Building a passive house does come with additional upfront costs, but they’re not as high as you might think. Passive homes typically cost 5 to 10 percent more to build than conventional homes, according to the Passive Housing Institute (PHIUS), but architects who specialize in passive housing place the cost higher, at up to 15 percent. That said, the larger the home, the greater the cost savings. For example, a multifamily building typically costs just zero to three percent more than a typical building constructed to an energy star baseline, per PHIUS. The larger the dwelling, the smaller the cost difference, so even large single-family homes may only incur nominal fees. As high-performance products become more widely available, costs are expected to continue to lower, making passive housing even more attainable.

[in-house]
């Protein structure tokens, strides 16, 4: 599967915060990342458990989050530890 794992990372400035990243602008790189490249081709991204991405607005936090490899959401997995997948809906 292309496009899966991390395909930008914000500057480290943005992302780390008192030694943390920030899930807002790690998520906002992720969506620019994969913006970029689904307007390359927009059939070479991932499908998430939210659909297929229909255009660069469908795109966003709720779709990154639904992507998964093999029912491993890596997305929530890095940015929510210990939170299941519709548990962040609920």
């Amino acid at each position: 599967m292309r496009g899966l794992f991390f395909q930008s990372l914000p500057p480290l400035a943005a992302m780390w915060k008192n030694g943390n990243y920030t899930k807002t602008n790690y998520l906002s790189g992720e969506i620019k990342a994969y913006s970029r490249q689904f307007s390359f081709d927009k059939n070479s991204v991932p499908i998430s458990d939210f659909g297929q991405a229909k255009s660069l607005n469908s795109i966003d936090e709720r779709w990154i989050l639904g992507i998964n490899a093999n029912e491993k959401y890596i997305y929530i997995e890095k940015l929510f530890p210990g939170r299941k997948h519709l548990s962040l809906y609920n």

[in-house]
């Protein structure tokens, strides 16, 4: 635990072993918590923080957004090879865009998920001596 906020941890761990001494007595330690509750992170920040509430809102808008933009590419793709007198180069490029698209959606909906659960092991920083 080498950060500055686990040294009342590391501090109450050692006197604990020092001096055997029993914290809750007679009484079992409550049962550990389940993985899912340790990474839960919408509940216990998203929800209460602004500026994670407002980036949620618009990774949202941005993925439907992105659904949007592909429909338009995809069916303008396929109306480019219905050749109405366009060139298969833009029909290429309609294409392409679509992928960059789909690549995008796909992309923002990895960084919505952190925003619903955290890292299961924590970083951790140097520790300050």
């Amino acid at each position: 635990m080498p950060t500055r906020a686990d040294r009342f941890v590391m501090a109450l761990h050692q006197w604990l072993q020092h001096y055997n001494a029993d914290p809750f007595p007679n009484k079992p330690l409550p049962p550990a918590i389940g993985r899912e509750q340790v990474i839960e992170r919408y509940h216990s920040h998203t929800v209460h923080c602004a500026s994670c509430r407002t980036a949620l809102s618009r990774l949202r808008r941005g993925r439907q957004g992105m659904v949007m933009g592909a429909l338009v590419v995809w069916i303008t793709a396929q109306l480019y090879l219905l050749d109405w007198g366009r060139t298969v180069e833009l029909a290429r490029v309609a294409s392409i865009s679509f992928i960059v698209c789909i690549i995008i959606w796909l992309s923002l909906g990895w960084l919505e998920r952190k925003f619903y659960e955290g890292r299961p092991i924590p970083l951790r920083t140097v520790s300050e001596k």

If a builder has the know-how and is willing to follow the standard’s best practices, anyone can build a passive house. PHIUS sets the standards and provides certification for all dwellings built according to passive housing principles throughout North America. In the end, going the route of passive housing provides comfort even in extreme weather conditions, super indoor air quality, resilient buildings, and a great path to net zero or net positive construction.
Ana Connery is former content director of Parenting, Babytalk, Pregnancy Planner and Conceive magazines as well as parenting.com.
While editor in chief of Florida Travel & Life magazine from 2006-2009, she covered the state’s real estate and home design market as well as travel destinations.
She’s held senior editorial positions at some of the country’s most celebrated magazines, including Latina, Fitness and Cooking Light, where she oversaw the brand’s “FitHouse” show home.
Ana’s expertise is frequently sought after for appearances on “The Today Show,” “Good Morning America” and CNN. She has interviewed the country’s top experts in a variety of fields, including U.S. Secretary of Education Arne Duncan and First Lady Michelle Obama.